SAN FRANCISCO — Apple Computer Inc. said Wednesday that Chief Executive Steve Jobs knew the computer maker had sometimes changed the grant dates on stock options to make them more valuable -- an improper accounting practice that has tripped up more than 100 companies.
Apple said a three-month internal investigation into the timing of stock option grants had resulted in the resignation of former Chief Financial Officer Fred Anderson from its board of directors.
The Cupertino, Calif., company also said it had expressed "serious concerns" to the Securities and Exchange Commission about actions taken by two former officers, whom it did not name, related to stock option grants.
The company said in a news release that Jobs did not receive or otherwise benefit from any of the improperly granted stock options, and he was not aware of the accounting implications of the practice at the time. The investigation found no misconduct by current Apple employees.
But the CEO issued a rare apology for letting the problems happen "on my watch."
"I cannot recall a single time in the last 20 years in which Steven Jobs has apologized for anything," said Darren Robbins, a San Diego attorney who has brought one of the half-dozen shareholder lawsuits stemming from the option improprieties. "This release, although couched in terms which are designed to minimize the misconduct of the executives and the board members, raises very serious concerns for Apple's shareholders."
The company found 15 cases from 1997 to 2002 in which stock options were granted on a certain date, then recorded as having been granted on an earlier date. An Apple spokesman said that represented 6% of the dates on which options were granted during that period.
When not disclosed, the practice of so-called backdating is illegal because it can artificially boost the value of stock options without shareholders' knowledge. Two former executives of Brocade Communications Systems Inc. were charged with securities fraud in July. Vitesse Semiconductor Corp. fired its chief executive and two other executives over option questions. Mercury Interactive Corp. did the same.
"I apologize to Apple's shareholders and employees for these problems, which happened on my watch," Jobs said. "They are completely out of character for Apple. We will now work to resolve the remaining issues as quickly as possible and to put the proper remedial measures in place to ensure that this never happens again."
Several Wall Street analysts expressed relief. Many had worried that an investigation would show that Jobs, already a billionaire, had been further enriched by tainted stock options and would be forced to resign.
"Steve Jobs is off the hook, and that's good news for Apple," said Charles Wolf, an analyst at Needham & Co. who owns Apple stock.
But shareholder advocates said Apple's response was insufficient to quell investor anger.
"Clearly an apology isn't enough to satisfy shareholders," said Richard Ferlauto, director of pension and benefit policy at the American Federation of State, County and Municipal Employees, who called for the firing of Apple's compensation committee. "Backdating meant manipulation of pay packages that took money out of shareholders' pockets. Shareholders need to be compensated for that manipulation."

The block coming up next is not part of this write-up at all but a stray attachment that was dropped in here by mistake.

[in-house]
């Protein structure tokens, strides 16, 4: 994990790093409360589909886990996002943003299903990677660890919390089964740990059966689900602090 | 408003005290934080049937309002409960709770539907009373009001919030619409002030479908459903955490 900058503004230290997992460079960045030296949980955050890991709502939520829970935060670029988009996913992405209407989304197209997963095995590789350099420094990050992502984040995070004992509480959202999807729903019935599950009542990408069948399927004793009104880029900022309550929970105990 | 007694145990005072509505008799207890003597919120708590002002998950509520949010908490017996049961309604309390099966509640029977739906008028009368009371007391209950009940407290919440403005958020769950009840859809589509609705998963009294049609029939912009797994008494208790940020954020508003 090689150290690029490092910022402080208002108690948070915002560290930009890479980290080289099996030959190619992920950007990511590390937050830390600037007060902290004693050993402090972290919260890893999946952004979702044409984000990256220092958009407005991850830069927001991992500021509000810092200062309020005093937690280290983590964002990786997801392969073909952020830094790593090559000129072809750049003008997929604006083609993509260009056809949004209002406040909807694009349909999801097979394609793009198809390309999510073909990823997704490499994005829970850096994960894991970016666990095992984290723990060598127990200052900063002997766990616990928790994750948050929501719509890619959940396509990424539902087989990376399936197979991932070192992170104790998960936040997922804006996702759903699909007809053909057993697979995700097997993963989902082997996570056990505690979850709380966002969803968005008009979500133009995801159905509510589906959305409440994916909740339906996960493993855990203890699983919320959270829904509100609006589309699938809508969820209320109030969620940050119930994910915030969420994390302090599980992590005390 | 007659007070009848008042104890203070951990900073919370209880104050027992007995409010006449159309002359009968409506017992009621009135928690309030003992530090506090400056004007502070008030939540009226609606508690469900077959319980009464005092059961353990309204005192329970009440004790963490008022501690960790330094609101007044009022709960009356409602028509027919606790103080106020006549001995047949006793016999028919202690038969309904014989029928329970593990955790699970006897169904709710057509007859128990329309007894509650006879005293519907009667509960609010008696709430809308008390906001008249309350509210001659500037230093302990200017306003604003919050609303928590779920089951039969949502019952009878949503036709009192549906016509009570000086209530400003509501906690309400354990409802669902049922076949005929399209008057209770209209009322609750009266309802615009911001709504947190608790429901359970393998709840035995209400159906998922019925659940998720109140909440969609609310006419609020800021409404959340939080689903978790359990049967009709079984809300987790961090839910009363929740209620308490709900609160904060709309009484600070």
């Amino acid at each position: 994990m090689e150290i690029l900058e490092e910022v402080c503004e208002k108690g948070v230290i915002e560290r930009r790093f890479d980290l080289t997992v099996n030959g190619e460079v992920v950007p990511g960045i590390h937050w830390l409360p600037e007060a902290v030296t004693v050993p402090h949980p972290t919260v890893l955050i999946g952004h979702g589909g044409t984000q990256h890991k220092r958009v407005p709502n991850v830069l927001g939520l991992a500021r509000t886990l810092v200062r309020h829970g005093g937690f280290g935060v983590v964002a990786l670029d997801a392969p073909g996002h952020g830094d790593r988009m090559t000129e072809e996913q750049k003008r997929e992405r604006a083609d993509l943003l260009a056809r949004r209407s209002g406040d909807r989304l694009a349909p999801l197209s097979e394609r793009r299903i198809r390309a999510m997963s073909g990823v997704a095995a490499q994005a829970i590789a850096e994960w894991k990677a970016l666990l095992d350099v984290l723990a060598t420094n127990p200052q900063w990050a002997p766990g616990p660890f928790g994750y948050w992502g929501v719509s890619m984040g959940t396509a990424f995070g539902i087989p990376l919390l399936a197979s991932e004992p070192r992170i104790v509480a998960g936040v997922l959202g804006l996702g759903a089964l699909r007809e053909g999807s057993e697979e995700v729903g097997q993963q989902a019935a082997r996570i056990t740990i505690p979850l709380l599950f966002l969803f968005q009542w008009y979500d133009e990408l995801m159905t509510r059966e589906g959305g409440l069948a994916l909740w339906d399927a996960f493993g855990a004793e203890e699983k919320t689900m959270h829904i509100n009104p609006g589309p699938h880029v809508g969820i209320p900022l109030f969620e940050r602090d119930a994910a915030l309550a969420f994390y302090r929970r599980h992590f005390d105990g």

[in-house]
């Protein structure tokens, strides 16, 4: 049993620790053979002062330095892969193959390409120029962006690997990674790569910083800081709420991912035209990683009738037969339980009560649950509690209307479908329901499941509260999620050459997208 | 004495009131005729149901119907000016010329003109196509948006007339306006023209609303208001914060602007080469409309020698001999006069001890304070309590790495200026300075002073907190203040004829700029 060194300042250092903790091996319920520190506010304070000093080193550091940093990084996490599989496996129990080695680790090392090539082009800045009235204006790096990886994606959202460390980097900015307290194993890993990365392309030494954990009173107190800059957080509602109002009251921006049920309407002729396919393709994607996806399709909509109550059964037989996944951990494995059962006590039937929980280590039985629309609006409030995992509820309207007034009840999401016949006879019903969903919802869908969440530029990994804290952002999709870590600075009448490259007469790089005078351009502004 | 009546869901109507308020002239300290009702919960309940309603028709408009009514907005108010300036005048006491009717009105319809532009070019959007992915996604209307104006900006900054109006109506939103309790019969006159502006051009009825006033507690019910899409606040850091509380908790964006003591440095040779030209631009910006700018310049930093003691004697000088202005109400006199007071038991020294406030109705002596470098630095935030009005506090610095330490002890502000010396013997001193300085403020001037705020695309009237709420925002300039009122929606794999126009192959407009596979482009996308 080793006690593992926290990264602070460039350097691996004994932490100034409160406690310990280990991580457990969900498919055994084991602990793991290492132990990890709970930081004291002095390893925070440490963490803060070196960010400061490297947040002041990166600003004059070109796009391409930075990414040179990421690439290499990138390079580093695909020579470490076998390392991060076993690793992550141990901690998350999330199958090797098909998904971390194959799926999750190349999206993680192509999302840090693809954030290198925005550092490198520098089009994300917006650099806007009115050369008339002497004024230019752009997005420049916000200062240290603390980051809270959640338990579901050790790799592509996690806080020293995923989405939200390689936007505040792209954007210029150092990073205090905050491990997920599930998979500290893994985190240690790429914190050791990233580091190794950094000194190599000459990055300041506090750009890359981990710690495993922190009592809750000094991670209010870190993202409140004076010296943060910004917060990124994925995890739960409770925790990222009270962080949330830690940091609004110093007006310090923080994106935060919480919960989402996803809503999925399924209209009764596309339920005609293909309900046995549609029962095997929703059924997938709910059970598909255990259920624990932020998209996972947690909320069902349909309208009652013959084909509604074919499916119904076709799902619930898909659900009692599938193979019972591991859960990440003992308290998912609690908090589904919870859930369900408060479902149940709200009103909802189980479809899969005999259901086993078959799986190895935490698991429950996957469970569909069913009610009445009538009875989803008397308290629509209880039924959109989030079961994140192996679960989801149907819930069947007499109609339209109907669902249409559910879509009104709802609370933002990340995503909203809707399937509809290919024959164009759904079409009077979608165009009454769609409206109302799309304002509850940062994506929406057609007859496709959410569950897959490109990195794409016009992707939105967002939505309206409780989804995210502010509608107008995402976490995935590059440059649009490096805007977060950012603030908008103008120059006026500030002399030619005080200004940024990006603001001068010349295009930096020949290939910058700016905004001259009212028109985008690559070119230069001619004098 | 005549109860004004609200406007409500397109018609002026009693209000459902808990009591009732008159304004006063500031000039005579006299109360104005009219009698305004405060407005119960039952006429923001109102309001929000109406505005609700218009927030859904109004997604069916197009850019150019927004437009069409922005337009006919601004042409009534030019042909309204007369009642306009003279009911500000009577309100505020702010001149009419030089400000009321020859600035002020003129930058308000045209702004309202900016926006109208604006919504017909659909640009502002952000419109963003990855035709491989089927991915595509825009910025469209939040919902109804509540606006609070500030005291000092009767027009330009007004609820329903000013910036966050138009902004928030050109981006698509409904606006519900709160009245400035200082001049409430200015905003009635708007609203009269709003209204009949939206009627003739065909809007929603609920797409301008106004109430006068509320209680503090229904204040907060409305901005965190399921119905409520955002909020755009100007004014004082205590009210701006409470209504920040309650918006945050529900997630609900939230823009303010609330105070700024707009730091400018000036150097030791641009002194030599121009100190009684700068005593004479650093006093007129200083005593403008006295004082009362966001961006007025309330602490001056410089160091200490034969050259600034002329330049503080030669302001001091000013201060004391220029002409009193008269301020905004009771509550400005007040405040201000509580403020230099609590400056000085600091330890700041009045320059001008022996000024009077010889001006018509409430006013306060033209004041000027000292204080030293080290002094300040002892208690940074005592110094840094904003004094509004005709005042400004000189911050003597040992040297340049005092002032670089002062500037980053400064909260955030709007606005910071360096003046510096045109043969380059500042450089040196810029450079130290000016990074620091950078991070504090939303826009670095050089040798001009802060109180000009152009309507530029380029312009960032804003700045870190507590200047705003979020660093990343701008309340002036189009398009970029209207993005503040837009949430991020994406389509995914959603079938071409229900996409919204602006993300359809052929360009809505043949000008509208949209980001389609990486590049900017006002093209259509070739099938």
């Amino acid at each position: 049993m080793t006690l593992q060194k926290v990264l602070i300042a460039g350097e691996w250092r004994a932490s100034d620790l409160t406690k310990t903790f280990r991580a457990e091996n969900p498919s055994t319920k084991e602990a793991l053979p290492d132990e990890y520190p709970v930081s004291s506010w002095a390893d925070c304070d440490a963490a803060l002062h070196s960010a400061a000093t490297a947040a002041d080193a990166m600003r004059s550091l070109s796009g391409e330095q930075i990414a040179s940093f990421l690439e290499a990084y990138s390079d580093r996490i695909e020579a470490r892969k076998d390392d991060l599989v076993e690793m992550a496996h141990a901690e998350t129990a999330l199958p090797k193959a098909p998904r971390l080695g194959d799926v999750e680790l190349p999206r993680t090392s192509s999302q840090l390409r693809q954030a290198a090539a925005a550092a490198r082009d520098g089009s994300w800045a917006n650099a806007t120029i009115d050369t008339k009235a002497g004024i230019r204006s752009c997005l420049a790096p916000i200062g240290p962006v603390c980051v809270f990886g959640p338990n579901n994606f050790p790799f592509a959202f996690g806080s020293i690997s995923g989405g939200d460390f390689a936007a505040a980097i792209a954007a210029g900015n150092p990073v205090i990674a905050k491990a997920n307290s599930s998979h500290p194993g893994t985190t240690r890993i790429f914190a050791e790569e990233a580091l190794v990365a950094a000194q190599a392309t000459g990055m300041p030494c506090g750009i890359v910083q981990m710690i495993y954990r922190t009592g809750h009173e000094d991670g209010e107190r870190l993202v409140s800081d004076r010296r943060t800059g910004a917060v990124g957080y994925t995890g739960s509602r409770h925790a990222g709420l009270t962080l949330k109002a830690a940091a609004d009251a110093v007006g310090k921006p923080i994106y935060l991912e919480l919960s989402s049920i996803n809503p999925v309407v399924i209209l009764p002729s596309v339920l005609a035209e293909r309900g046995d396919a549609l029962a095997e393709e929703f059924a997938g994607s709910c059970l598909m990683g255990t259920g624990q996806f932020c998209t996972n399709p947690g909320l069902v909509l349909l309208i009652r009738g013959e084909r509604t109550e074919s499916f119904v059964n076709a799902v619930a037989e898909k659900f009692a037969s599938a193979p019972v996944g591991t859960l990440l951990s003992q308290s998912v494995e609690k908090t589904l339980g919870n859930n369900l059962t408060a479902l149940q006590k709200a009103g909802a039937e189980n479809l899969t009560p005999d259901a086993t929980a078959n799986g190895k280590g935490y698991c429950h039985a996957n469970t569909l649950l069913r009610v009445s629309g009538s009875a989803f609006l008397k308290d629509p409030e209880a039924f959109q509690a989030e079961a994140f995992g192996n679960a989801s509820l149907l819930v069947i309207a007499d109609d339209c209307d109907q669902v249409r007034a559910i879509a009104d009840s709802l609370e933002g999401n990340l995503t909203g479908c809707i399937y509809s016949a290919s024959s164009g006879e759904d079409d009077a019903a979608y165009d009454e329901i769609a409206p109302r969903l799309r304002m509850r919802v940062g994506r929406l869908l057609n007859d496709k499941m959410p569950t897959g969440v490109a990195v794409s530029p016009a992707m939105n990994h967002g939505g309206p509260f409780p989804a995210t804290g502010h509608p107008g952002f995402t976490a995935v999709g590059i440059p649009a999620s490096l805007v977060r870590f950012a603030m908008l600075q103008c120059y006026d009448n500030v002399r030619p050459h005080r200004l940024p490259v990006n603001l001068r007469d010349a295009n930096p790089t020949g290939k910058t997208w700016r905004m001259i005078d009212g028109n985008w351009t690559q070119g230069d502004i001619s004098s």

Apple shares gained $1.30, or nearly 2%, to $75.38, then lost 58 cents in after-hours trading following the announcement.
Apple first disclosed in June that an internal investigation had turned up irregularities involving certain stock grants, including one issued to Jobs that was subsequently canceled.
In August, Apple said General Counsel Nancy R. Heinen had left in May after nearly a decade running the legal department. She then retained two criminal defense lawyers. An Apple spokesman would not say whether Heinen and Anderson were the two former officers whose actions were referred to the SEC.
Anderson served as Apple's CFO from 1996 to 2004. He now works as a managing director at Elevation Partners, a Silicon Valley private equity firm whose investment team includes former Electronic Arts Inc. President John Riccitiello and Bono, lead singer of the rock band U2.
Elevation managing director Roger McNamee issued a statement praising Anderson, who declined to comment.
"I have been impressed with his thoroughness, his uncompromising character and the high professional standards to which he has held himself," McNamee said. "We are proud to now have Fred as part of our team at Elevation Partners and look forward to his continued service."
Heinen could not be reached for comment, and her lawyers did not return phone calls.
Jobs is one of the few CEOs who have publicly admitted knowing about the use of backdating, which at its most extreme amounts to looking back on the calendar and choosing the most favorable recent prices for option grants.
"I don't think a public apology is going to satisfy the SEC or the litigation bar or shareholders more generally," said Patrick McGurn, executive vice president for Institutional Shareholder Services, an investor advisory firm. "I don't think Jobs will be gone, but I think he's in for a substantial amount of additional criticism, as will other members of the board."
Chmielewski reported from Los Angeles, Gaither from San Francisco.